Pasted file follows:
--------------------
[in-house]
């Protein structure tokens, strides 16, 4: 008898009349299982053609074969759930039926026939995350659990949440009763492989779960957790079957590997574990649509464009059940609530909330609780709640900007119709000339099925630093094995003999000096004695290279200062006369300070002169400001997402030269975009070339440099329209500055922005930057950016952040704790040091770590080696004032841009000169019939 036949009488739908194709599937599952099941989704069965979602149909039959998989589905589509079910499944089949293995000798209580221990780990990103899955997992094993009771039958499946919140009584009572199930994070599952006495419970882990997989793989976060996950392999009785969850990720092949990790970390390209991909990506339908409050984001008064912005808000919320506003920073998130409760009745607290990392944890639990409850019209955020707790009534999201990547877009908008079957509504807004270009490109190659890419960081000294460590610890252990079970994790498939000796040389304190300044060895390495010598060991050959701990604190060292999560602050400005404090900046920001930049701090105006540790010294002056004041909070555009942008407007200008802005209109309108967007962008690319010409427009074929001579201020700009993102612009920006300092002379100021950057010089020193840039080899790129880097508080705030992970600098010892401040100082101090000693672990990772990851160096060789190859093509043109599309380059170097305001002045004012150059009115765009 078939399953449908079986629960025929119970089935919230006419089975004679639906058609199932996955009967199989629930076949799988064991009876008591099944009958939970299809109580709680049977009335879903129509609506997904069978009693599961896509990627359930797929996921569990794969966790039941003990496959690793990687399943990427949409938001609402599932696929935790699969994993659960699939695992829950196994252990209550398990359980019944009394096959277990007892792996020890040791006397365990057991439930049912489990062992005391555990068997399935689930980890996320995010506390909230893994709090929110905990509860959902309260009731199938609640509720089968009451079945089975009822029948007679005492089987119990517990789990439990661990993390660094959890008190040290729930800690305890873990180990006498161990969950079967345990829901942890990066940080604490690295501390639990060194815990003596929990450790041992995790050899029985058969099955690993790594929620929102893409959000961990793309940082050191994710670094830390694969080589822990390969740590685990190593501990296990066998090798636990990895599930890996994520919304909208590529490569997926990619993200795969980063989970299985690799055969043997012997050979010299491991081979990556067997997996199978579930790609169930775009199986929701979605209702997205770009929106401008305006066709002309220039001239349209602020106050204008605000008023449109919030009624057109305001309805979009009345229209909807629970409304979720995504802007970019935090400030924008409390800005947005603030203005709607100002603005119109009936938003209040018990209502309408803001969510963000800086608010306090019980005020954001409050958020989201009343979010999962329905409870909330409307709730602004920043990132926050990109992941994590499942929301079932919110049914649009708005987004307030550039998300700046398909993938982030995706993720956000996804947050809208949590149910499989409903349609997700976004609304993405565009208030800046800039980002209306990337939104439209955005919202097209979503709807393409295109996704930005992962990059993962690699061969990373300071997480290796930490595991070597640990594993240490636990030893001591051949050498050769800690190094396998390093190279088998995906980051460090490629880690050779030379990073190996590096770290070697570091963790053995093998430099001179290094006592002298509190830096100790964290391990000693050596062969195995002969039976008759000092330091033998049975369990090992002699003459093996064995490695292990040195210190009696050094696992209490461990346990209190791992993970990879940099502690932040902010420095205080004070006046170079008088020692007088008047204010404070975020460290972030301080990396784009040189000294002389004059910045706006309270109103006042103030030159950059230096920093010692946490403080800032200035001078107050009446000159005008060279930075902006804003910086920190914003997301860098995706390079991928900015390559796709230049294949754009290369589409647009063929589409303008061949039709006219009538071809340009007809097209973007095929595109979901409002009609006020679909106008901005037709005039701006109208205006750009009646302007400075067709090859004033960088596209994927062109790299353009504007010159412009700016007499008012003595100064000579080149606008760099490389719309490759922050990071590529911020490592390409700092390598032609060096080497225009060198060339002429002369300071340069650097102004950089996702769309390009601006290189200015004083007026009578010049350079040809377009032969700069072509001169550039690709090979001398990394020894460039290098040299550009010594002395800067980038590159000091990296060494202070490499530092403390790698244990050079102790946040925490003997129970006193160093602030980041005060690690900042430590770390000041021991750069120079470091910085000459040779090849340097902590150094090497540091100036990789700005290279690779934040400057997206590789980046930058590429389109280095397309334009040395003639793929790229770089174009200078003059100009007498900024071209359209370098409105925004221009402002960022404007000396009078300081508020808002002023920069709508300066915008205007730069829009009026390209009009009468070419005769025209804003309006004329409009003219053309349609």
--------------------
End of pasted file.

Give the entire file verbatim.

[in-house]
């Protein structure tokens, strides 16, 4: 008898009349299982053609074969759930039926026939995350659990949440009763492989779960957790079957590997574990649509464009059940609530909330609780709640900007119709000339099925630093094995003999000096004695290279200062006369300070002169400001997402030269975009070339440099329209500055922005930057950016952040704790040091770590080696004032841009000169019939 036949009488739908194709599937599952099941989704069965979602149909039959998989589905589509079910499944089949293995000798209580221990780990990103899955997992094993009771039958499946919140009584009572199930994070599952006495419970882990997989793989976060996950392999009785969850990720092949990790970390390209991909990506339908409050984001008064912005808000919320506003920073998130409760009745607290990392944890639990409850019209955020707790009534999201990547877009908008079957509504807004270009490109190659890419960081000294460590610890252990079970994790498939000796040389304190300044060895390495010598060991050959701990604190060292999560602050400005404090900046920001930049701090105006540790010294002056004041909070555009942008407007200008802005209109309108967007962008690319010409427009074929001579201020700009993102612009920006300092002379100021950057010089020193840039080899790129880097508080705030992970600098010892401040100082101090000693672990990772990851160096060789190859093509043109599309380059170097305001002045004012150059009115765009 078939399953449908079986629960025929119970089935919230006419089975004679639906058609199932996955009967199989629930076949799988064991009876008591099944009958939970299809109580709680049977009335879903129509609506997904069978009693599961896509990627359930797929996921569990794969966790039941003990496959690793990687399943990427949409938001609402599932696929935790699969994993659960699939695992829950196994252990209550398990359980019944009394096959277990007892792996020890040791006397365990057991439930049912489990062992005391555990068997399935689930980890996320995010506390909230893994709090929110905990509860959902309260009731199938609640509720089968009451079945089975009822029948007679005492089987119990517990789990439990661990993390660094959890008190040290729930800690305890873990180990006498161990969950079967345990829901942890990066940080604490690295501390639990060194815990003596929990450790041992995790050899029985058969099955690993790594929620929102893409959000961990793309940082050191994710670094830390694969080589822990390969740590685990190593501990296990066998090798636990990895599930890996994520919304909208590529490569997926990619993200795969980063989970299985690799055969043997012997050979010299491991081979990556067997997996199978579930790609169930775009199986929701979605209702997205770009929106401008305006066709002309220039001239349209602020106050204008605000008023449109919030009624057109305001309805979009009345229209909807629970409304979720995504802007970019935090400030924008409390800005947005603030203005709607100002603005119109009936938003209040018990209502309408803001969510963000800086608010306090019980005020954001409050958020989201009343979010999962329905409870909330409307709730602004920043990132926050990109992941994590499942929301079932919110049914649009708005987004307030550039998300700046398909993938982030995706993720956000996804947050809208949590149910499989409903349609997700976004609304993405565009208030800046800039980002209306990337939104439209955005919202097209979503709807393409295109996704930005992962990059993962690699061969990373300071997480290796930490595991070597640990594993240490636990030893001591051949050498050769800690190094396998390093190279088998995906980051460090490629880690050779030379990073190996590096770290070697570091963790053995093998430099001179290094006592002298509190830096100790964290391990000693050596062969195995002969039976008759000092330091033998049975369990090992002699003459093996064995490695292990040195210190009696050094696992209490461990346990209190791992993970990879940099502690932040902010420095205080004070006046170079008088020692007088008047204010404070975020460290972030301080990396784009040189000294002389004059910045706006309270109103006042103030030159950059230096920093010692946490403080800032200035001078107050009446000159005008060279930075902006804003910086920190914003997301860098995706390079991928900015390559796709230049294949754009290369589409647009063929589409303008061949039709006219009538071809340009007809097209973007095929595109979901409002009609006020679909106008901005037709005039701006109208205006750009009646302007400075067709090859004033960088596209994927062109790299353009504007010159412009700016007499008012003595100064000579080149606008760099490389719309490759922050990071590529911020490592390409700092390598032609060096080497225009060198060339002429002369300071340069650097102004950089996702769309390009601006290189200015004083007026009578010049350079040809377009032969700069072509001169550039690709090979001398990394020894460039290098040299550009010594002395800067980038590159000091990296060494202070490499530092403390790698244990050079102790946040925490003997129970006193160093602030980041005060690690900042430590770390000041021991750069120079470091910085000459040779090849340097902590150094090497540091100036990789700005290279690779934040400057997206590789980046930058590429389109280095397309334009040395003639793929790229770089174009200078003059100009007498900024071209359209370098409105925004221009402002960022404007000396009078300081508020808002002023920069709508300066915008205007730069829009009026390209009009009468070419005769025209804003309006004329409009003219053309349609």